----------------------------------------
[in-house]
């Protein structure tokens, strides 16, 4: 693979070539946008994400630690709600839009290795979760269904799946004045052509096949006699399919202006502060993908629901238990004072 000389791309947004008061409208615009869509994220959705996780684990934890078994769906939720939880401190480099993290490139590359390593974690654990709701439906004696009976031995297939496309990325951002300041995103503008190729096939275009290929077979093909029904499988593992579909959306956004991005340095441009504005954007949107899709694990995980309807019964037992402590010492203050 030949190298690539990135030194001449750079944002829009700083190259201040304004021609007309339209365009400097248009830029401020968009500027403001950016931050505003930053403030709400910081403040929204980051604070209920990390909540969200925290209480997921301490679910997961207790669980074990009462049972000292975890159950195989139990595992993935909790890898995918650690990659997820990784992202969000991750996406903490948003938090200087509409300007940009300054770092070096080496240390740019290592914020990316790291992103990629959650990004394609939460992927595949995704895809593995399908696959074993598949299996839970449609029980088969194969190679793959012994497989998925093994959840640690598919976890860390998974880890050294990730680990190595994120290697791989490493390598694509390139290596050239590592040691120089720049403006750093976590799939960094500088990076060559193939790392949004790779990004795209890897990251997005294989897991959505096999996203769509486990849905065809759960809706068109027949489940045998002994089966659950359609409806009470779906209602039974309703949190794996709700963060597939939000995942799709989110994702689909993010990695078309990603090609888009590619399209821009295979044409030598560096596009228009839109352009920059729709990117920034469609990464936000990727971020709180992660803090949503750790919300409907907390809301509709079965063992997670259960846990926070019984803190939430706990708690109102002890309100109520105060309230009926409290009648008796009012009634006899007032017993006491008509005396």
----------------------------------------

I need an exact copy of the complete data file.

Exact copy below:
[in-house]
């Protein structure tokens, strides 16, 4: 693979070539946008994400630690709600839009290795979760269904799946004045052509096949006699399919202006502060993908629901238990004072 000389791309947004008061409208615009869509994220959705996780684990934890078994769906939720939880401190480099993290490139590359390593974690654990709701439906004696009976031995297939496309990325951002300041995103503008190729096939275009290929077979093909029904499988593992579909959306956004991005340095441009504005954007949107899709694990995980309807019964037992402590010492203050 030949190298690539990135030194001449750079944002829009700083190259201040304004021609007309339209365009400097248009830029401020968009500027403001950016931050505003930053403030709400910081403040929204980051604070209920990390909540969200925290209480997921301490679910997961207790669980074990009462049972000292975890159950195989139990595992993935909790890898995918650690990659997820990784992202969000991750996406903490948003938090200087509409300007940009300054770092070096080496240390740019290592914020990316790291992103990629959650990004394609939460992927595949995704895809593995399908696959074993598949299996839970449609029980088969194969190679793959012994497989998925093994959840640690598919976890860390998974880890050294990730680990190595994120290697791989490493390598694509390139290596050239590592040691120089720049403006750093976590799939960094500088990076060559193939790392949004790779990004795209890897990251997005294989897991959505096999996203769509486990849905065809759960809706068109027949489940045998002994089966659950359609409806009470779906209602039974309703949190794996709700963060597939939000995942799709989110994702689909993010990695078309990603090609888009590619399209821009295979044409030598560096596009228009839109352009920059729709990117920034469609990464936000990727971020709180992660803090949503750790919300409907907390809301509709079965063992997670259960846990926070019984803190939430706990708690109102002890309100109520105060309230009926409290009648008796009012009634006899007032017993006491008509005396």